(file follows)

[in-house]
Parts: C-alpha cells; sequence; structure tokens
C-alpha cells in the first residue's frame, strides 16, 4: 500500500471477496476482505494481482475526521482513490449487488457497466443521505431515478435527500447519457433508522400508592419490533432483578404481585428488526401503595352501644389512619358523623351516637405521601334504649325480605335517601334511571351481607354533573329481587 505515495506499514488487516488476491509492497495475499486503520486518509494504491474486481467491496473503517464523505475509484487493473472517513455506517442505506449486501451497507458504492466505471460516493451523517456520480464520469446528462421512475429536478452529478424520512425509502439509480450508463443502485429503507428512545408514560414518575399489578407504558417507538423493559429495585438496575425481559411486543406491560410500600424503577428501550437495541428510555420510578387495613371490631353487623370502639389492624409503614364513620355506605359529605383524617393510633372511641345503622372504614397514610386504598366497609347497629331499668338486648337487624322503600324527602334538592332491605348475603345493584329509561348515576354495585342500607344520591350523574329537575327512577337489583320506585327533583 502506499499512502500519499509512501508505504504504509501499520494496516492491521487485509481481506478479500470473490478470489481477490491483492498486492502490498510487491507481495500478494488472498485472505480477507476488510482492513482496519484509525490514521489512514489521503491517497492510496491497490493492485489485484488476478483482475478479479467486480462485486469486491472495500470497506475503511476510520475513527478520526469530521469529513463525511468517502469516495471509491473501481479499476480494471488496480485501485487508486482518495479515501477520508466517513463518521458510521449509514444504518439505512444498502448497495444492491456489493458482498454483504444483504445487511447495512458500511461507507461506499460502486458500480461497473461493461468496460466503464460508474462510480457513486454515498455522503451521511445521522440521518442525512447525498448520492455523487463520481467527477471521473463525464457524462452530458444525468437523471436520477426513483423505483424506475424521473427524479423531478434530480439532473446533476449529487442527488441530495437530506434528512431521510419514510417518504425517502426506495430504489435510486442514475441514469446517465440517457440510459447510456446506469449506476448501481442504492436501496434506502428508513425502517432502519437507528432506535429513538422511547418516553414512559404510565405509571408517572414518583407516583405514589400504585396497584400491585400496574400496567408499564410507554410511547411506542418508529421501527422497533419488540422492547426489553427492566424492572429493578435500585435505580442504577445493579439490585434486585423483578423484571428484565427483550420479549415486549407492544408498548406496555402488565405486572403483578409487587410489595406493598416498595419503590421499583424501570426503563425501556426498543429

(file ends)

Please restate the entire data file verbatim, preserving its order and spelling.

[in-house]
Parts: C-alpha cells; sequence; structure tokens
C-alpha cells in the first residue's frame, strides 16, 4: 500500500471477496476482505494481482475526521482513490449487488457497466443521505431515478435527500447519457433508522400508592419490533432483578404481585428488526401503595352501644389512619358523623351516637405521601334504649325480605335517601334511571351481607354533573329481587 505515495506499514488487516488476491509492497495475499486503520486518509494504491474486481467491496473503517464523505475509484487493473472517513455506517442505506449486501451497507458504492466505471460516493451523517456520480464520469446528462421512475429536478452529478424520512425509502439509480450508463443502485429503507428512545408514560414518575399489578407504558417507538423493559429495585438496575425481559411486543406491560410500600424503577428501550437495541428510555420510578387495613371490631353487623370502639389492624409503614364513620355506605359529605383524617393510633372511641345503622372504614397514610386504598366497609347497629331499668338486648337487624322503600324527602334538592332491605348475603345493584329509561348515576354495585342500607344520591350523574329537575327512577337489583320506585327533583 502506499499512502500519499509512501508505504504504509501499520494496516492491521487485509481481506478479500470473490478470489481477490491483492498486492502490498510487491507481495500478494488472498485472505480477507476488510482492513482496519484509525490514521489512514489521503491517497492510496491497490493492485489485484488476478483482475478479479467486480462485486469486491472495500470497506475503511476510520475513527478520526469530521469529513463525511468517502469516495471509491473501481479499476480494471488496480485501485487508486482518495479515501477520508466517513463518521458510521449509514444504518439505512444498502448497495444492491456489493458482498454483504444483504445487511447495512458500511461507507461506499460502486458500480461497473461493461468496460466503464460508474462510480457513486454515498455522503451521511445521522440521518442525512447525498448520492455523487463520481467527477471521473463525464457524462452530458444525468437523471436520477426513483423505483424506475424521473427524479423531478434530480439532473446533476449529487442527488441530495437530506434528512431521510419514510417518504425517502426506495430504489435510486442514475441514469446517465440517457440510459447510456446506469449506476448501481442504492436501496434506502428508513425502517432502519437507528432506535429513538422511547418516553414512559404510565405509571408517572414518583407516583405514589400504585396497584400491585400496574400496567408499564410507554410511547411506542418508529421501527422497533419488540422492547426489553427492566424492572429493578435500585435505580442504577445493579439490585434486585423483578423484571428484565427483550420479549415486549407492544408498548406496555402488565405486572403483578409487587410489595406493598416498595419503590421499583424501570426503563425501556426498543429